There is no money in the budget to cover the state’s financial assistance to young people in Serbia aged 16 to 30 and first-time mothers, and the state will be forced to borrow, most economists agree.
Chief Economist of the government’s Fiscal Council, Danko Brčerević, has said that President Vučić’s decision to pay out 100 euros from the state budget to each Serbian citizen, aged 16 to 30, is an indiscriminate measure and that there is no money for it in the Serbian budget for 2022, so the state will have to borrow.
“The decision to give financial assistance to citizens aged 16 to 30 is non-selective, intended for everyone, not just those who need it, and is not planned in the budget. Since the budget is already in deficit, the state must borrow money (to cover this financial aid),” Brčerević told Beta news agency.
According to him, the decision to help young people is perilous because of the rising inflation. Instead of slowing down spending, the state is now encouraging it.
Brčerević said that such and similar aid measures should be carefully planned, an analysis of the effects should be done and, depending on the results, a strategy has to be drafted. Then, the strategy should be discussed by the MPs so that this expenditure would be planned in the budget.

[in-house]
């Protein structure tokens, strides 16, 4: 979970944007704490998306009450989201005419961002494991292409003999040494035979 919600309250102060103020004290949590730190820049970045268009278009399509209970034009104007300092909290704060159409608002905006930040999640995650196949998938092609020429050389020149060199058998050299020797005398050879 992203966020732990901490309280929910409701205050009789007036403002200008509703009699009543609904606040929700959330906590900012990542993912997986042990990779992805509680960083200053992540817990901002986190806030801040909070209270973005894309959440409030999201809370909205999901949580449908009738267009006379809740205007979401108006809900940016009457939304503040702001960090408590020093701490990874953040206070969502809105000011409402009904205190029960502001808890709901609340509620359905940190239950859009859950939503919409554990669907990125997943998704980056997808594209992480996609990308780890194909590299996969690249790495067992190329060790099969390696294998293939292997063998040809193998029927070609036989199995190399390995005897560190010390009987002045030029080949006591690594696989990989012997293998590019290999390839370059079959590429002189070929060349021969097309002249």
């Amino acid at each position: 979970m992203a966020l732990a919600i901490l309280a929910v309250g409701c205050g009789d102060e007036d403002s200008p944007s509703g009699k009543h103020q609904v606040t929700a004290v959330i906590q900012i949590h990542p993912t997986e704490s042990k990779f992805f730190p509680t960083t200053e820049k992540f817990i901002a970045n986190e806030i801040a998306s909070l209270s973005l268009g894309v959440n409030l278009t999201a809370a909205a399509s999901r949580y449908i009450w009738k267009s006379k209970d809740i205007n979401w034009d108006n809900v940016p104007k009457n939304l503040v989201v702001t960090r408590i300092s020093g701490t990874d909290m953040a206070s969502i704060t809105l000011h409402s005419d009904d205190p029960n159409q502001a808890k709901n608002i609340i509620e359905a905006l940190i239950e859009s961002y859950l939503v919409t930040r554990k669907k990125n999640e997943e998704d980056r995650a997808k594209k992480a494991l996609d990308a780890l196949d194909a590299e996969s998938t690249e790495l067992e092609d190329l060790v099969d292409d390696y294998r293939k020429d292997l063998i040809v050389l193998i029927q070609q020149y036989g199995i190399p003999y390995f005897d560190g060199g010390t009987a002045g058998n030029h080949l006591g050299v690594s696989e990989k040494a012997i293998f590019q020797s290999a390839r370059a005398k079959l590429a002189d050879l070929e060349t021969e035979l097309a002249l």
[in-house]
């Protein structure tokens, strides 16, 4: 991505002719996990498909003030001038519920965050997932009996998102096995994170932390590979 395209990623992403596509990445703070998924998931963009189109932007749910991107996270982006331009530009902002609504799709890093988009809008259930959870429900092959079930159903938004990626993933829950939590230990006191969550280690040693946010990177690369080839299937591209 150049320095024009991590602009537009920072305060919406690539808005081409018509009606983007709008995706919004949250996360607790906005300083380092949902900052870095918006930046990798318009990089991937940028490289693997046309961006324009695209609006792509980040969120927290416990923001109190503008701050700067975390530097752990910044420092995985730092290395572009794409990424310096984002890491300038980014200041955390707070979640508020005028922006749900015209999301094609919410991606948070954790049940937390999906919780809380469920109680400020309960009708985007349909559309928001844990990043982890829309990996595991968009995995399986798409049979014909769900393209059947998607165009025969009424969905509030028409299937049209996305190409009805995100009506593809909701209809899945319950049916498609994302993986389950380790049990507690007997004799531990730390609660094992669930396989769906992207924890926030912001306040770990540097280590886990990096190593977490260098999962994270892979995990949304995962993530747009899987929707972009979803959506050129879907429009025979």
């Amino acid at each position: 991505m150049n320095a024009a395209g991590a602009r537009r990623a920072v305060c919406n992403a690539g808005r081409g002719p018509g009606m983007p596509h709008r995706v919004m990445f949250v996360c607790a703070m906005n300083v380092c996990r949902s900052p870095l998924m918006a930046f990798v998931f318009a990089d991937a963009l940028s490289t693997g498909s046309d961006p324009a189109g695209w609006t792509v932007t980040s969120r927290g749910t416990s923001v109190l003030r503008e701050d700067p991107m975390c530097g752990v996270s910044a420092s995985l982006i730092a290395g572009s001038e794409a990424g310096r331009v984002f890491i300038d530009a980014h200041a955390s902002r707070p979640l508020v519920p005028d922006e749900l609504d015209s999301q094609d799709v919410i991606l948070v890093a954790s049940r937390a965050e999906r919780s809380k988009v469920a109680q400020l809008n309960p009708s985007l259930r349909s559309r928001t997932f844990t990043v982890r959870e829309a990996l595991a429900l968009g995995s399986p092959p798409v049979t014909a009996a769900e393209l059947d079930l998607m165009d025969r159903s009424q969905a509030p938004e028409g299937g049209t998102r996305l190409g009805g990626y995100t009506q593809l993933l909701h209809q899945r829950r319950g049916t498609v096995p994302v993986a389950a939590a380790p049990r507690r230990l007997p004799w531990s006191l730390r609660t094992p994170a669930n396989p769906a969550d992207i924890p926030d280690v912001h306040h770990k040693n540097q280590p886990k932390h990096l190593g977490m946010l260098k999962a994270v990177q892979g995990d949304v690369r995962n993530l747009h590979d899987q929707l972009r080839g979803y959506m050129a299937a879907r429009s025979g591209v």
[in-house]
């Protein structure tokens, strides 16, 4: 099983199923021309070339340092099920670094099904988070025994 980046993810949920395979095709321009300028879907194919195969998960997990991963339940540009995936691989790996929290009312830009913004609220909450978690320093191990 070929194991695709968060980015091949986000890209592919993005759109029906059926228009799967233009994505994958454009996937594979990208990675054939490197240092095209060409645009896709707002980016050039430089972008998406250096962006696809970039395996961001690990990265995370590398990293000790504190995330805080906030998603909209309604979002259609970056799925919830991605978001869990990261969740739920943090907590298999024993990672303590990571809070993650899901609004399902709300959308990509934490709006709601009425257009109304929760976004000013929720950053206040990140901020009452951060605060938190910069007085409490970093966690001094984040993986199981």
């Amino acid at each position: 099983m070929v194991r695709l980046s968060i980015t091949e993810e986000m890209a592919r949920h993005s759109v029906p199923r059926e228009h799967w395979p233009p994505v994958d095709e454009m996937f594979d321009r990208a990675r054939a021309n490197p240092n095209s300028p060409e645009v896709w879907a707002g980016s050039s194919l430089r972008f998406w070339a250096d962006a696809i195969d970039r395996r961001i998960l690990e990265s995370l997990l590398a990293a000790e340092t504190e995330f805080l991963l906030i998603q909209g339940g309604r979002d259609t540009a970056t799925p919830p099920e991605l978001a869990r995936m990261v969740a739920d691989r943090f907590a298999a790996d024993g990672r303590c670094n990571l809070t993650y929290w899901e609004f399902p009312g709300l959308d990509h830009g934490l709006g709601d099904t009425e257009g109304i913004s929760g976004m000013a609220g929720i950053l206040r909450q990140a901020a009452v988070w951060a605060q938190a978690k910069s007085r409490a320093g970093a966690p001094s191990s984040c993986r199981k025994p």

Economist Ljubomir Madžar warns that, first and foremost, the President of the state, Aleksandar Vučić, does not have the authority to make such decisions, and that such decisions are not included in his job description.
“Such decisions do not come under the president’s competence and they constitute legal violations. The president interferes in everything, from repairing power plants to analysing vaccines. This is not his place to interfere,” said Madžar.